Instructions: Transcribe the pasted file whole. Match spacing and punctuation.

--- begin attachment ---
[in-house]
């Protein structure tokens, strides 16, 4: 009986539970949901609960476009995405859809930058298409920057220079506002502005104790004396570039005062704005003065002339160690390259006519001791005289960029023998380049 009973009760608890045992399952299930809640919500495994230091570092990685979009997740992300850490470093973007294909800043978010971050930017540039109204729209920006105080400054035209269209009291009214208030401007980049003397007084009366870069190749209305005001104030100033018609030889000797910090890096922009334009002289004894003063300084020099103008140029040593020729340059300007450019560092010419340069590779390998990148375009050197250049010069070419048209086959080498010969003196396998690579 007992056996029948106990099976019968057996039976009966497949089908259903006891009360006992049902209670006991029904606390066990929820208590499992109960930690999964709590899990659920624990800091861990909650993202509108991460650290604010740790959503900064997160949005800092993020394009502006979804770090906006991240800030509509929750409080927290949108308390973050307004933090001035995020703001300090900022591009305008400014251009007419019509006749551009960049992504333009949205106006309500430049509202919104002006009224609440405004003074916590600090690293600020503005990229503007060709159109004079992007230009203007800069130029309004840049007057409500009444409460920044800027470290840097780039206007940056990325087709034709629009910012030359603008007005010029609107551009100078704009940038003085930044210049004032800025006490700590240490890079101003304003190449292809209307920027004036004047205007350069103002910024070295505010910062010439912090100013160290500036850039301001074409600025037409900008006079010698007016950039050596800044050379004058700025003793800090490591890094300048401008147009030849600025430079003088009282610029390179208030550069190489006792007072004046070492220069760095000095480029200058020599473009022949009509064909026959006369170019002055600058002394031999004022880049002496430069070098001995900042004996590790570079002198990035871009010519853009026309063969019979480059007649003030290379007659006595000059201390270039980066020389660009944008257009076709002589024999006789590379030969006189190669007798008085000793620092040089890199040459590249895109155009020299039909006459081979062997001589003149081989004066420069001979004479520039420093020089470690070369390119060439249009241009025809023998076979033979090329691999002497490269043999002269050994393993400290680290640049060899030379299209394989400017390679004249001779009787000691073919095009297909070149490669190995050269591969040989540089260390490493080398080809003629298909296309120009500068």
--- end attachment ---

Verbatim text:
[in-house]
């Protein structure tokens, strides 16, 4: 009986539970949901609960476009995405859809930058298409920057220079506002502005104790004396570039005062704005003065002339160690390259006519001791005289960029023998380049 009973009760608890045992399952299930809640919500495994230091570092990685979009997740992300850490470093973007294909800043978010971050930017540039109204729209920006105080400054035209269209009291009214208030401007980049003397007084009366870069190749209305005001104030100033018609030889000797910090890096922009334009002289004894003063300084020099103008140029040593020729340059300007450019560092010419340069590779390998990148375009050197250049010069070419048209086959080498010969003196396998690579 007992056996029948106990099976019968057996039976009966497949089908259903006891009360006992049902209670006991029904606390066990929820208590499992109960930690999964709590899990659920624990800091861990909650993202509108991460650290604010740790959503900064997160949005800092993020394009502006979804770090906006991240800030509509929750409080927290949108308390973050307004933090001035995020703001300090900022591009305008400014251009007419019509006749551009960049992504333009949205106006309500430049509202919104002006009224609440405004003074916590600090690293600020503005990229503007060709159109004079992007230009203007800069130029309004840049007057409500009444409460920044800027470290840097780039206007940056990325087709034709629009910012030359603008007005010029609107551009100078704009940038003085930044210049004032800025006490700590240490890079101003304003190449292809209307920027004036004047205007350069103002910024070295505010910062010439912090100013160290500036850039301001074409600025037409900008006079010698007016950039050596800044050379004058700025003793800090490591890094300048401008147009030849600025430079003088009282610029390179208030550069190489006792007072004046070492220069760095000095480029200058020599473009022949009509064909026959006369170019002055600058002394031999004022880049002496430069070098001995900042004996590790570079002198990035871009010519853009026309063969019979480059007649003030290379007659006595000059201390270039980066020389660009944008257009076709002589024999006789590379030969006189190669007798008085000793620092040089890199040459590249895109155009020299039909006459081979062997001589003149081989004066420069001979004479520039420093020089470690070369390119060439249009241009025809023998076979033979090329691999002497490269043999002269050994393993400290680290640049060899030379299209394989400017390679004249001779009787000691073919095009297909070149490669190995050269591969040989540089260390490493080398080809003629298909296309120009500068």